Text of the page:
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Arch Pediatr Adolesc Med. 2009 Oct;163(10):922-30. doi: 10.1001/archpediatrics.2009.176.

A longitudinal study of maternal depression and child maltreatment in a national sample of families investigated by child protective services.

Author information

  • 1Department of Society, Human Development, and Health, Harvard School of Public Health, Boston, MA 02115, USA. kconron@post.harvard.edu

Abstract

OBJECTIVE:

To assess whether a change in depression predicts a mother's change in maltreatment.

DESIGN:

Observational, repeated measures study.

SETTING:

National Survey of Child and Adolescent Well-being, 1999 to 2004.

PARTICIPANTS:

Mothers who retained custody of a child aged 0 to 15 years following a maltreatment investigation and completed at least 2 of 3 surveys (n = 2386).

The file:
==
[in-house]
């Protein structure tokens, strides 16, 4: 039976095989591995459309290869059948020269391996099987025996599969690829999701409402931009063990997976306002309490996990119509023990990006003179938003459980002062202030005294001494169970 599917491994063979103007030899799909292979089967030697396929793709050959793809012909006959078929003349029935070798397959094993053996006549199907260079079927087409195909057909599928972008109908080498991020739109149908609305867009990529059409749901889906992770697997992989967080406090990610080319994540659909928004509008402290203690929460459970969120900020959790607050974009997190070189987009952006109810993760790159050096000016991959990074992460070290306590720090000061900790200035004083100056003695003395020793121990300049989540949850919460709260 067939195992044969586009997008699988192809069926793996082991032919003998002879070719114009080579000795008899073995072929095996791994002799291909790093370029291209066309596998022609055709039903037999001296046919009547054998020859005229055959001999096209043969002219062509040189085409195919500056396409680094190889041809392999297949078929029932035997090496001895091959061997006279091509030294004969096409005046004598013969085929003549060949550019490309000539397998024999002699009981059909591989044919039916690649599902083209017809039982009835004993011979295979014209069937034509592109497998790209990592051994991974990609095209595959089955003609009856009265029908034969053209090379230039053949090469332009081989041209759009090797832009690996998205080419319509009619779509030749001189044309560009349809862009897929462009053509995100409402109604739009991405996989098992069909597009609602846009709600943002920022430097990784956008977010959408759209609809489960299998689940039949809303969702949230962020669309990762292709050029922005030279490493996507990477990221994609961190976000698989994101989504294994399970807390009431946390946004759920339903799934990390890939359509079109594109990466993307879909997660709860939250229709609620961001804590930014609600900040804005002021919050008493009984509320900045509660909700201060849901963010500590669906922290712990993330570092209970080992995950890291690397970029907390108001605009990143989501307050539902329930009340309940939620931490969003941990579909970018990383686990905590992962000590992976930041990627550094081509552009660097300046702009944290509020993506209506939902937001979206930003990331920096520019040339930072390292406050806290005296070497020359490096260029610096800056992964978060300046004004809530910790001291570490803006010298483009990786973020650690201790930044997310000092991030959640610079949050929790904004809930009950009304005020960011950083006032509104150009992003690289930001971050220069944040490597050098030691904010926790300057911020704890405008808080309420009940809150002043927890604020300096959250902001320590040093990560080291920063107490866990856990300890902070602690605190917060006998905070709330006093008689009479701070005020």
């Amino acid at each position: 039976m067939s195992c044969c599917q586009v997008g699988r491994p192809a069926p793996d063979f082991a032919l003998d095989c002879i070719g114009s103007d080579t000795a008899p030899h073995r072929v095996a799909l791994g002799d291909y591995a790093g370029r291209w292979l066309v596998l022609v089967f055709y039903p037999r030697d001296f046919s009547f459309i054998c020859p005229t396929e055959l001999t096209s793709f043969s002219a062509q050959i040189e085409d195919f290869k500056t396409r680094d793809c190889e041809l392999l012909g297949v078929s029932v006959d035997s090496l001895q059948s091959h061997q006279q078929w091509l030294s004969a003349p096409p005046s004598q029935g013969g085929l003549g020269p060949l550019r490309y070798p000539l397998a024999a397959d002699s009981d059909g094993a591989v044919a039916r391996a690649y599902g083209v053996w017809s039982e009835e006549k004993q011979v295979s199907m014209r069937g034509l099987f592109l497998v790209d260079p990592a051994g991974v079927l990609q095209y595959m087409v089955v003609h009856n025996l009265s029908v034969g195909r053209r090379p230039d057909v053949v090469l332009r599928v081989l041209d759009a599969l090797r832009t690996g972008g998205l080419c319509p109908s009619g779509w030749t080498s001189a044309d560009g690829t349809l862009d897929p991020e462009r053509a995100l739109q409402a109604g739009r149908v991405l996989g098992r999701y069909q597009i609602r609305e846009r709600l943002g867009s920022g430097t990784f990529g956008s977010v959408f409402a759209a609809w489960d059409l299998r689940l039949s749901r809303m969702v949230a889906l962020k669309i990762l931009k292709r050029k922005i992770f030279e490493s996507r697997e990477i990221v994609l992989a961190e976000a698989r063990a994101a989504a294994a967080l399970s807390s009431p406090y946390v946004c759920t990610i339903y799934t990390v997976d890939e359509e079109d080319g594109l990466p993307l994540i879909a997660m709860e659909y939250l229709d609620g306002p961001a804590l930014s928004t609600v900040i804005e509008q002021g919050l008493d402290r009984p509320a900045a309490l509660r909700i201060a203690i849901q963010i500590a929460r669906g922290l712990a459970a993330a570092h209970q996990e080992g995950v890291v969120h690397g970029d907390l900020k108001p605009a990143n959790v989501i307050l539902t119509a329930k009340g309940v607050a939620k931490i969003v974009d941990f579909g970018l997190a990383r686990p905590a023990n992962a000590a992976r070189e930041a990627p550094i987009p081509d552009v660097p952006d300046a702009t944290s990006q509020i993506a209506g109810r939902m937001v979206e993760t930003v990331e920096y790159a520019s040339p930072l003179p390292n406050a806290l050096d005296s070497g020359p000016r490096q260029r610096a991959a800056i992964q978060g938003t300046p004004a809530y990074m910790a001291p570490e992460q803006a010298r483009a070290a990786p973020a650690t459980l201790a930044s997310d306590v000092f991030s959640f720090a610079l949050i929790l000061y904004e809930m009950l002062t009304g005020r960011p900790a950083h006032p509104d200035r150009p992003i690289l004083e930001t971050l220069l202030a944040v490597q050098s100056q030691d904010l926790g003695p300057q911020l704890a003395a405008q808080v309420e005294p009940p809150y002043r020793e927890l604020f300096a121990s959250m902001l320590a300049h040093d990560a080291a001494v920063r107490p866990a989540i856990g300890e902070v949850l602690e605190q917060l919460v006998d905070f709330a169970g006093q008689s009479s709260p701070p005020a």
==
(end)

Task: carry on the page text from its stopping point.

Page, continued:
MAIN EXPOSURE:

Change in depression status between baseline and 18- and 36-month follow-ups, assessed with the Composite International Diagnostic Interview Short Form.

MAIN OUTCOME MEASURES:

Change in psychological aggression, physical assault, and neglect between baseline and 18- and 36-month follow-ups, assessed with the Conflict Tactics Scale Parent-Child version.

RESULTS:

One-third (35.5%) of mothers experienced onset or remission of depression. Onset of depression was associated with an increase of 2.3 (95% confidence interval, 0.2-4.4) psychologically aggressive acts in an average 12-month period, but was not statistically significantly associated with change in physical assault or neglect.

CONCLUSION:

Depression is positively associated with maternal perpetration of psychological aggression in high-risk families.

PMID:
19805711
[PubMed - indexed for MEDLINE]
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